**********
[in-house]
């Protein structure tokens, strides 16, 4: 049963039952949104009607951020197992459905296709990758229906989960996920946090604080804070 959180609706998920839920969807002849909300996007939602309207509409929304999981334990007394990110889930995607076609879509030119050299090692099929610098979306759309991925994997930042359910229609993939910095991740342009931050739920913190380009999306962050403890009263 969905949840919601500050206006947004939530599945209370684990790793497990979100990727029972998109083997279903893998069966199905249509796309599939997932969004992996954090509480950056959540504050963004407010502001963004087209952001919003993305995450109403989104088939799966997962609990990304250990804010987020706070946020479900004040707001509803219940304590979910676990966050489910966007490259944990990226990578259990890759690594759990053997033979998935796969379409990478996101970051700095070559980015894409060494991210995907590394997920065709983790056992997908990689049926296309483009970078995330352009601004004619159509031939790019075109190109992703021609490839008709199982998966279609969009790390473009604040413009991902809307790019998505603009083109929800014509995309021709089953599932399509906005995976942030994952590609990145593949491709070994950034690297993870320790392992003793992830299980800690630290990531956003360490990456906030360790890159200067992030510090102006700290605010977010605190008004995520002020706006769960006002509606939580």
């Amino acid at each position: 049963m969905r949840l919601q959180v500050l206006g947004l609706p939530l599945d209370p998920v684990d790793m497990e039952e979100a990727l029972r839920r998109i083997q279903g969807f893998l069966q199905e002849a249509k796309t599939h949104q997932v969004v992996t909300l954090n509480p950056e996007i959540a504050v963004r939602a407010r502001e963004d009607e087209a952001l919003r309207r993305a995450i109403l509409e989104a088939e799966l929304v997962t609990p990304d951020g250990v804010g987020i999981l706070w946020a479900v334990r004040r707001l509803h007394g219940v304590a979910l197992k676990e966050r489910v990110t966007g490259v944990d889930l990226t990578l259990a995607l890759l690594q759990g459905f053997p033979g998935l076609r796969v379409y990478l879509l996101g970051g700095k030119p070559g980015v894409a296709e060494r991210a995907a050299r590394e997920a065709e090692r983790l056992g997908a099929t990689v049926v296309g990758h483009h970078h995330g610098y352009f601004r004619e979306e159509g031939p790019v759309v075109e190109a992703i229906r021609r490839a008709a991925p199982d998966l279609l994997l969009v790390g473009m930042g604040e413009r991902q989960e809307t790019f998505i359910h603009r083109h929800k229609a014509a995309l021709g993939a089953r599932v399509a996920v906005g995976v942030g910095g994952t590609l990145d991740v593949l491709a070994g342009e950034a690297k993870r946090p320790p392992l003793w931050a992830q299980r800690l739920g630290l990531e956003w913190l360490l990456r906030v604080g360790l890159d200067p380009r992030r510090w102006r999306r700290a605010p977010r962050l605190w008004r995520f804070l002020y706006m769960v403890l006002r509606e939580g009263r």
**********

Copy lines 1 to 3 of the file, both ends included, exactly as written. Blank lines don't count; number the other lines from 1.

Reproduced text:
[in-house]
């Protein structure tokens, strides 16, 4: 049963039952949104009607951020197992459905296709990758229906989960996920946090604080804070 959180609706998920839920969807002849909300996007939602309207509409929304999981334990007394990110889930995607076609879509030119050299090692099929610098979306759309991925994997930042359910229609993939910095991740342009931050739920913190380009999306962050403890009263 969905949840919601500050206006947004939530599945209370684990790793497990979100990727029972998109083997279903893998069966199905249509796309599939997932969004992996954090509480950056959540504050963004407010502001963004087209952001919003993305995450109403989104088939799966997962609990990304250990804010987020706070946020479900004040707001509803219940304590979910676990966050489910966007490259944990990226990578259990890759690594759990053997033979998935796969379409990478996101970051700095070559980015894409060494991210995907590394997920065709983790056992997908990689049926296309483009970078995330352009601004004619159509031939790019075109190109992703021609490839008709199982998966279609969009790390473009604040413009991902809307790019998505603009083109929800014509995309021709089953599932399509906005995976942030994952590609990145593949491709070994950034690297993870320790392992003793992830299980800690630290990531956003360490990456906030360790890159200067992030510090102006700290605010977010605190008004995520002020706006769960006002509606939580």
């Amino acid at each position: 049963m969905r949840l919601q959180v500050l206006g947004l609706p939530l599945d209370p998920v684990d790793m497990e039952e979100a990727l029972r839920r998109i083997q279903g969807f893998l069966q199905e002849a249509k796309t599939h949104q997932v969004v992996t909300l954090n509480p950056e996007i959540a504050v963004r939602a407010r502001e963004d009607e087209a952001l919003r309207r993305a995450i109403l509409e989104a088939e799966l929304v997962t609990p990304d951020g250990v804010g987020i999981l706070w946020a479900v334990r004040r707001l509803h007394g219940v304590a979910l197992k676990e966050r489910v990110t966007g490259v944990d889930l990226t990578l259990a995607l890759l690594q759990g459905f053997p033979g998935l076609r796969v379409y990478l879509l996101g970051g700095k030119p070559g980015v894409a296709e060494r991210a995907a050299r590394e997920a065709e090692r983790l056992g997908a099929t990689v049926v296309g990758h483009h970078h995330g610098y352009f601004r004619e979306e159509g031939p790019v759309v075109e190109a992703i229906r021609r490839a008709a991925p199982d998966l279609l994997l969009v790390g473009m930042g604040e413009r991902q989960e809307t790019f998505i359910h603009r083109h929800k229609a014509a995309l021709g993939a089953r599932v399509a996920v906005g995976v942030g910095g994952t590609l990145d991740v593949l491709a070994g342009e950034a690297k993870r946090p320790p392992l003793w931050a992830q299980r800690l739920g630290l990531e956003w913190l360490l990456r906030v604080g360790l890159d200067p380009r992030r510090w102006r999306r700290a605010p977010r962050l605190w008004r995520f804070l002020y706006m769960v403890l006002r509606e939580g009263r």